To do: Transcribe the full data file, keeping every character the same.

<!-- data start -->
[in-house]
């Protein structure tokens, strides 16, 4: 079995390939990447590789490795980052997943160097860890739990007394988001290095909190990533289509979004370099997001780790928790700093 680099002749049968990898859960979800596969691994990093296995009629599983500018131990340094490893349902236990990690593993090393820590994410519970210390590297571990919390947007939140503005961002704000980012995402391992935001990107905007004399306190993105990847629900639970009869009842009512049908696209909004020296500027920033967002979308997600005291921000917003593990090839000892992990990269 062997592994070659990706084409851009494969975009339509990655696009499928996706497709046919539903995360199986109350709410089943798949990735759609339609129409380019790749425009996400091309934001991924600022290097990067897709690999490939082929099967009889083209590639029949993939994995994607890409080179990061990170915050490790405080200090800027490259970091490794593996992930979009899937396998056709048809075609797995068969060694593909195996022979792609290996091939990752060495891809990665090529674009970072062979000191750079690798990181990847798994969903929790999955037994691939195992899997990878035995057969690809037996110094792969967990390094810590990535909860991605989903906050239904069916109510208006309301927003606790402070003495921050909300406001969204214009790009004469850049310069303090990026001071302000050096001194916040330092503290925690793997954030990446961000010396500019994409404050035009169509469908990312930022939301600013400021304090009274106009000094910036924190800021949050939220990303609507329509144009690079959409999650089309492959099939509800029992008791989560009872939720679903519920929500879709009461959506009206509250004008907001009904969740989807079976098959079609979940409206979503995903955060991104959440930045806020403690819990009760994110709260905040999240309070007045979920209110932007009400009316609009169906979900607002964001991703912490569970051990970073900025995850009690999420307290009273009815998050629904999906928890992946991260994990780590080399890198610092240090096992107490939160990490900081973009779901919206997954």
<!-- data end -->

[in-house]
């Protein structure tokens, strides 16, 4: 079995390939990447590789490795980052997943160097860890739990007394988001290095909190990533289509979004370099997001780790928790700093 680099002749049968990898859960979800596969691994990093296995009629599983500018131990340094490893349902236990990690593993090393820590994410519970210390590297571990919390947007939140503005961002704000980012995402391992935001990107905007004399306190993105990847629900639970009869009842009512049908696209909004020296500027920033967002979308997600005291921000917003593990090839000892992990990269 062997592994070659990706084409851009494969975009339509990655696009499928996706497709046919539903995360199986109350709410089943798949990735759609339609129409380019790749425009996400091309934001991924600022290097990067897709690999490939082929099967009889083209590639029949993939994995994607890409080179990061990170915050490790405080200090800027490259970091490794593996992930979009899937396998056709048809075609797995068969060694593909195996022979792609290996091939990752060495891809990665090529674009970072062979000191750079690798990181990847798994969903929790999955037994691939195992899997990878035995057969690809037996110094792969967990390094810590990535909860991605989903906050239904069916109510208006309301927003606790402070003495921050909300406001969204214009790009004469850049310069303090990026001071302000050096001194916040330092503290925690793997954030990446961000010396500019994409404050035009169509469908990312930022939301600013400021304090009274106009000094910036924190800021949050939220990303609507329509144009690079959409999650089309492959099939509800029992008791989560009872939720679903519920929500879709009461959506009206509250004008907001009904969740989807079976098959079609979940409206979503995903955060991104959440930045806020403690819990009760994110709260905040999240309070007045979920209110932007009400009316609009169906979900607002964001991703912490569970051990970073900025995850009690999420307290009273009815998050629904999906928890992946991260994990780590080399890198610092240090096992107490939160990490900081973009779901919206997954």